# Hello World - but alphabetically

This challenge sounds too simple to not already exist, so let me know if it is a duplicate.

Print Hello, world!

## The rules

Your code has to be in "byte order". This means that every character / byte has a higher or equal byte value than the preceding character / byte.

Exceptions to this rule are the whitespace characters, which may occur anywhere.

The usual loopholes are not allowed.

Edit: Using built-in functions / constants resolving to Hello, world! is not allowed.

Edit 2: The output may be a(n anonymous) function returning the string, an expression resolving to the string, or any other way you think should be allowed.

### example

HW is valid: 0x48 (H) <= 0x57 (W)
print is invalid: 0x72 (r) > 0x69 (i)
but PRint is valid: 0x50 (P) <= 0x52 (R) <= 0x69 (i) <= 0x6e (n) <= 0x74 (t)

## The scoring

This is so the score is the number of characters / bytes. The lower the score, the higher the ranking.

• There are many languages with 1-byte Hello World built-ins. Some may even print Hello World for an empty program. – Dennis Mar 18 '17 at 20:09
• Very closely related. (The difference is that that one allows each line to be sorted independently, and that it's primarily scored by the number of lines.) – Martin Ender Mar 18 '17 at 20:09
• @Dennis Added an extra rule because of that! Thanks – Charlie Mar 18 '17 at 20:14
• Still trivial in 23, Headsecks, and Lenguage, but much longer than a couple of bytes. – Dennis Mar 18 '17 at 20:29
• Default output like ans = Hello, world! is that OK? Otherwise, MATLAB and Octave won't be able to attempt this... disp, printf and eval are all in non-alphabetical order. – Stewie Griffin Mar 18 '17 at 20:34

# WhiteSpace, 146 bytes

Since all whitespace may occur everywhere, this is is just the golfed Hello World program. Since whitespace doesn't show properly here, take the following program and replace all . by spaces, > by tabs and ; by newlines.

...;..>>..>.>.;..>>>>;...>;...>>>;...>..;..>>.>..;..>>..>.>>;..>>>>>>>;...>..;...>;.;...>>>.;..>>...>>;;..;.;.;>.>;...>>.>.>>;>...>;..;.;;;..>;;;;


# Note

I didn't golf this, LukStorms did. His answer can be found here.

• It's not in byte order. – Matthew Roh Mar 19 '17 at 3:46
• Indeed, but whitespace didn't have to be in byte order; it could appear everywhere – Luke Mar 19 '17 at 7:31
• Oh. Good abuse of the rules then – Matthew Roh Mar 19 '17 at 7:47
• Exactly. That's also part of the reason this is community wiki. – Luke Mar 19 '17 at 7:48

# Headsecks - 124 82 chars

Thanks to @MartinEnder for pointing me to a smaller hello-world!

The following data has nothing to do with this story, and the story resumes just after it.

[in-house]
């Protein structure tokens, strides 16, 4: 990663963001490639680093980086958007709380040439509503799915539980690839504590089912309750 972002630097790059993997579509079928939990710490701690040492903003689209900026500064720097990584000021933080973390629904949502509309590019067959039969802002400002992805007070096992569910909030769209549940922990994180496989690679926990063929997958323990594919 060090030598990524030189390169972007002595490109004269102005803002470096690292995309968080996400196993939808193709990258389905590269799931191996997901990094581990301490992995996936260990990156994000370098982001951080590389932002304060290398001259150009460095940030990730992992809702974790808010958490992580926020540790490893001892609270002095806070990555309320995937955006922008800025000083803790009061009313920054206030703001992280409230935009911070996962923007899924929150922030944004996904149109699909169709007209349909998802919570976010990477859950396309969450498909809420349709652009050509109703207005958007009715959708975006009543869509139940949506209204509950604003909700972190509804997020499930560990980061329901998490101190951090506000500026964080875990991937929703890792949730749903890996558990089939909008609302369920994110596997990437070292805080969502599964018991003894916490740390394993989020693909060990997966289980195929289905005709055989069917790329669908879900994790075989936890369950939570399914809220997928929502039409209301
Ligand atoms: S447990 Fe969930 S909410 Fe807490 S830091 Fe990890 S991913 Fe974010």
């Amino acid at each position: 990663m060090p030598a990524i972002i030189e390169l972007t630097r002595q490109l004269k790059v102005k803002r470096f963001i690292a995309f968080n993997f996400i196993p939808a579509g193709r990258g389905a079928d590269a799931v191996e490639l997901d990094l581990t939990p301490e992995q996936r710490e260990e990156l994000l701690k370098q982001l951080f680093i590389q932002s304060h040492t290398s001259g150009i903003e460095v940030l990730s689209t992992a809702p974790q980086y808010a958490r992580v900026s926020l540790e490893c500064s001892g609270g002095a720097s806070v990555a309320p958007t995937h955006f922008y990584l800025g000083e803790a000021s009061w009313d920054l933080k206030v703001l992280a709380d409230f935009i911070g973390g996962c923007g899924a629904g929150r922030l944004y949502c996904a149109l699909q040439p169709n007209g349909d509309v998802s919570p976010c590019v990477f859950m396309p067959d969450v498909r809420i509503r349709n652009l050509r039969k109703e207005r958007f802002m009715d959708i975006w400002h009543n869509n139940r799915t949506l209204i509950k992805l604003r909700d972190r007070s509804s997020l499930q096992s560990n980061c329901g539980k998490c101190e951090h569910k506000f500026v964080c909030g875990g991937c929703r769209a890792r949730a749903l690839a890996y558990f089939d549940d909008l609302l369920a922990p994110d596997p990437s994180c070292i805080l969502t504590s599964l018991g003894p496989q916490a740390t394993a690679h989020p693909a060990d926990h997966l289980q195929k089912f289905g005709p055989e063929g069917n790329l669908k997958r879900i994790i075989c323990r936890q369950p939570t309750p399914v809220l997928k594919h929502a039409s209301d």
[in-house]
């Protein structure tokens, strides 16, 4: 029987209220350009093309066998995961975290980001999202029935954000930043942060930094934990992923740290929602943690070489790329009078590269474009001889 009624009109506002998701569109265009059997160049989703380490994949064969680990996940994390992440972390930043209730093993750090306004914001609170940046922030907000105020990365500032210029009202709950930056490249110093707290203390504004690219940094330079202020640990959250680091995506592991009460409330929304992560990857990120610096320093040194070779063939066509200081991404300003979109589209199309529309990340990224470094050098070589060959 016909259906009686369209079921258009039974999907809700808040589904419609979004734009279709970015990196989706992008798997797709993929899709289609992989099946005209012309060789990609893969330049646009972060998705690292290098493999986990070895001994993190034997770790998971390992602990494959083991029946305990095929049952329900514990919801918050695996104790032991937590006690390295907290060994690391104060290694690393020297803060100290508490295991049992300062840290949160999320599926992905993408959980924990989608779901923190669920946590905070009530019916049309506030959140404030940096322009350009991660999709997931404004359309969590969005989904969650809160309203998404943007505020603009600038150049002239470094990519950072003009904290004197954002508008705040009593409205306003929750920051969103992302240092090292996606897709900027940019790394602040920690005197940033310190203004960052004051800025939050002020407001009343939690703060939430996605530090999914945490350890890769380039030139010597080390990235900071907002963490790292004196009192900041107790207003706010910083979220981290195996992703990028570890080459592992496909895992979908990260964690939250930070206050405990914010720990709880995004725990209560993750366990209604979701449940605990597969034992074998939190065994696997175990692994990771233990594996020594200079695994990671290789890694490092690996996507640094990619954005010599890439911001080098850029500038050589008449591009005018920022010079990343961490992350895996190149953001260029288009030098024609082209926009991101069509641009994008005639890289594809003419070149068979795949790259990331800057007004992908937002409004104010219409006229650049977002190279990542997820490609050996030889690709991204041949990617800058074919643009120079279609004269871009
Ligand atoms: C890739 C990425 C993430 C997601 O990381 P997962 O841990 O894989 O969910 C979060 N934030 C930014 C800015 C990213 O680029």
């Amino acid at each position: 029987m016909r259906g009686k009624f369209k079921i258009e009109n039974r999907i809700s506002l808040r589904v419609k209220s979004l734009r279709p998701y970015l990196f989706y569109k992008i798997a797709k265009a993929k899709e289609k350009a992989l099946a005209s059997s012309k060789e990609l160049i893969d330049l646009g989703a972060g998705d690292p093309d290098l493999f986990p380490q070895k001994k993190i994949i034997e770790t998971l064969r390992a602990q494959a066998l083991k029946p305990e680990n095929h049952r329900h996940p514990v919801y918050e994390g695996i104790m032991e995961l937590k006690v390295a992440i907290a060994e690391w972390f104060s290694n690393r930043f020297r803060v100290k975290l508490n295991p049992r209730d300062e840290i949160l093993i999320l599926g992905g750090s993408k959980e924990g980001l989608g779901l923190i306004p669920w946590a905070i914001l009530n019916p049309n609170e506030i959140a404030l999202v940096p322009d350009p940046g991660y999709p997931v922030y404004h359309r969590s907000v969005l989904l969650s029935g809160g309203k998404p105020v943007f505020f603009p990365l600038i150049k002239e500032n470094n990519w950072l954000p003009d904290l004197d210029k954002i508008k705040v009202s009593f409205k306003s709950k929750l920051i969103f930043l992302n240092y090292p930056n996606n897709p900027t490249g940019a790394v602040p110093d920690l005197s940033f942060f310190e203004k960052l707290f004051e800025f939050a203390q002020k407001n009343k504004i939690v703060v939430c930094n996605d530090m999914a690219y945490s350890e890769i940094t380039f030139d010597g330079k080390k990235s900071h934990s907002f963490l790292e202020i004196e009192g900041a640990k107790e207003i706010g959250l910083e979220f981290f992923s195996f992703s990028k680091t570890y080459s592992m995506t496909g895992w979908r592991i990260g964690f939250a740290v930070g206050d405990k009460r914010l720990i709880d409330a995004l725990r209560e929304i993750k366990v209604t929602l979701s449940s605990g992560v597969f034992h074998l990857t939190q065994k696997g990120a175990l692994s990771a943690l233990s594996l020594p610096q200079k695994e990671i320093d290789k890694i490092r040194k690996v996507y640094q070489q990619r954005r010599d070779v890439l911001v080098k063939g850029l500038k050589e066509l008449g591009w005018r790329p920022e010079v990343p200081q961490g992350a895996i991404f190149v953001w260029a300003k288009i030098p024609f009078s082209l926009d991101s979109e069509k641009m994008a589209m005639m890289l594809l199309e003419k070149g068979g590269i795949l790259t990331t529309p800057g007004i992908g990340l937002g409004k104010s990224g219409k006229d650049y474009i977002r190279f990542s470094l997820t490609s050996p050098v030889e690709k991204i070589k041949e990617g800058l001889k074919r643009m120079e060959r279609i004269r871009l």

Headsecks looks to be the right language for the job, because its brainfuck except that it takes each character mod 8.

 +19AISYchpx£¨°»ÁËÐÞàèðøĀĈĐĘĦīİĸŀňŐŘŠŨųŻƀƈƐƘƠƪƲƺǁǏǒǟǣǫǴǸȃȈȐțȤȫȴȼɀɋɓɜɠɫɱɹʃʉʑʞʣʩʴʺ˂ˏ


You can try it by going here: https://repl.it/G2I5/1, then here: https://sange.fi/esoteric/brainfuck/impl/interp/i.html

• You need to post an actual Headsecks interpreter that will run this, not a Python program to convert to BF and a BF interpreter. Since the program contains non-ASCII, the interpreter you link to needs to handle non-ASCII Headsecks programs. – mbomb007 Mar 22 '17 at 16:15
• @mbomb007 there used to be an interpreter, but it 404s now :( esolangs.org/wiki/Headsecks – Maltysen Mar 22 '17 at 20:40
• github.com/TieSoul/Multilang/blob/master/headsecks.py – mbomb007 Mar 22 '17 at 20:48
• @mbomb007 that one handles unicode codepoints, but not the weird wrapping tricks that the bf helloworld uses. I'll try to look for another one, or just rollback to my earlier, longer, answer. – Maltysen Mar 22 '17 at 20:59
• Maybe someone should create an implementation, then have Dennis put it on TIO. Also, someone should edit Esolangs. I was going to, but idr my login info. – mbomb007 Mar 22 '17 at 21:02

# CJam, 784 bytes

"

"
"
"')er~


Try it online!

Not winning anything with that byte count, but this was still fun to make.

Explanation

The first large string encodes Hello, world! using only whitespace. Each character is mapped to a tab, a space, and a number of linefeeds equal to its codepoint minus 32.

Next, the string is transliterated by replacing tabs with ' and linefeeds with ). This results in many sequences of a literal space character followed by some number of increments. The string is eval'ed with ~`, pushing the spaces and incrementing them to proper characters.

The stack is implicitly output at the end of the program.

• Excellent, finally a truly clever answer! – ETHproductions Mar 22 '17 at 18:23